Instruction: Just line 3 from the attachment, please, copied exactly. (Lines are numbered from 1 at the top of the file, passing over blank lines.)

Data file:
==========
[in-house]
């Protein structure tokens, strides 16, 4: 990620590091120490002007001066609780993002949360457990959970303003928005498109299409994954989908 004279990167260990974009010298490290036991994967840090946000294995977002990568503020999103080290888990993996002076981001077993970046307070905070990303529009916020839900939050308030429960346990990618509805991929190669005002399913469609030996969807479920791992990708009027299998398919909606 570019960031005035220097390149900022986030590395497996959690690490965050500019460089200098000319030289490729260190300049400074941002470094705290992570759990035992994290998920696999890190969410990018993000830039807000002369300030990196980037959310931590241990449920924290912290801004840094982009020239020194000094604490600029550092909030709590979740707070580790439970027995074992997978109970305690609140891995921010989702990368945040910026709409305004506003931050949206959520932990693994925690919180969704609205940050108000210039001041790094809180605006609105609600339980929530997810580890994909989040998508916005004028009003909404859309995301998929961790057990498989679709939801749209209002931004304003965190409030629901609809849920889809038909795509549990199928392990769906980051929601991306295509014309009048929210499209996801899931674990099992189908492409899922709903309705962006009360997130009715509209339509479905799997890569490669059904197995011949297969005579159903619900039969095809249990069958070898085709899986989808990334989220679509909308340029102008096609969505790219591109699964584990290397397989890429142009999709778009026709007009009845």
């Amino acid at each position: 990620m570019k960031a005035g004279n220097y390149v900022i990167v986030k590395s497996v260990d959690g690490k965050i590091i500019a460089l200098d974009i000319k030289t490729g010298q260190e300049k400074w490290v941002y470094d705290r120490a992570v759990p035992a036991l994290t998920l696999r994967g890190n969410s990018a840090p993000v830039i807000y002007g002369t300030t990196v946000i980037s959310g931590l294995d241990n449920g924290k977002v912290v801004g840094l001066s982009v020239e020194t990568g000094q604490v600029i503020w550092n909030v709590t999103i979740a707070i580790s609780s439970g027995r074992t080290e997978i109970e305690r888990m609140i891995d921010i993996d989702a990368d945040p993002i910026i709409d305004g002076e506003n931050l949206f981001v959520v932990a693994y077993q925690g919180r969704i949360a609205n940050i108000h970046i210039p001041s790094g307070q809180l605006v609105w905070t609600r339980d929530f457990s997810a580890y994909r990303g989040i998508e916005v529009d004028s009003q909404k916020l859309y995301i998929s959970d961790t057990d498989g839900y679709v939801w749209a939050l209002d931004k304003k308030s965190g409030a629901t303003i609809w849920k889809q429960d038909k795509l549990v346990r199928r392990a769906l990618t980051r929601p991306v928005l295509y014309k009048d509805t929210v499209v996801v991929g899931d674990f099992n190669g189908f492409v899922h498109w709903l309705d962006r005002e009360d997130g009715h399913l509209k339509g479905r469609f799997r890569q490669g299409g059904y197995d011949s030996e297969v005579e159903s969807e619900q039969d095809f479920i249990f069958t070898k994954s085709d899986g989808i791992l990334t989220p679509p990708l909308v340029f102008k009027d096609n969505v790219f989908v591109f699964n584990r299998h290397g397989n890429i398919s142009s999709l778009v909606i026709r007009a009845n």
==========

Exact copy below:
């Amino acid at each position: 990620m570019k960031a005035g004279n220097y390149v900022i990167v986030k590395s497996v260990d959690g690490k965050i590091i500019a460089l200098d974009i000319k030289t490729g010298q260190e300049k400074w490290v941002y470094d705290r120490a992570v759990p035992a036991l994290t998920l696999r994967g890190n969410s990018a840090p993000v830039i807000y002007g002369t300030t990196v946000i980037s959310g931590l294995d241990n449920g924290k977002v912290v801004g840094l001066s982009v020239e020194t990568g000094q604490v600029i503020w550092n909030v709590t999103i979740a707070i580790s609780s439970g027995r074992t080290e997978i109970e305690r888990m609140i891995d921010i993996d989702a990368d945040p993002i910026i709409d305004g002076e506003n931050l949206f981001v959520v932990a693994y077993q925690g919180r969704i949360a609205n940050i108000h970046i210039p001041s790094g307070q809180l605006v609105w905070t609600r339980d929530f457990s997810a580890y994909r990303g989040i998508e916005v529009d004028s009003q909404k916020l859309y995301i998929s959970d961790t057990d498989g839900y679709v939801w749209a939050l209002d931004k304003k308030s965190g409030a629901t303003i609809w849920k889809q429960d038909k795509l549990v346990r199928r392990a769906l990618t980051r929601p991306v928005l295509y014309k009048d509805t929210v499209v996801v991929g899931d674990f099992n190669g189908f492409v899922h498109w709903l309705d962006r005002e009360d997130g009715h399913l509209k339509g479905r469609f799997r890569q490669g299409g059904y197995d011949s030996e297969v005579e159903s969807e619900q039969d095809f479920i249990f069958t070898k994954s085709d899986g989808i791992l990334t989220p679509p990708l909308v340029f102008k009027d096609n969505v790219f989908v591109f699964n584990r299998h290397g397989n890429i398919s142009s999709l778009v909606i026709r007009a009845n």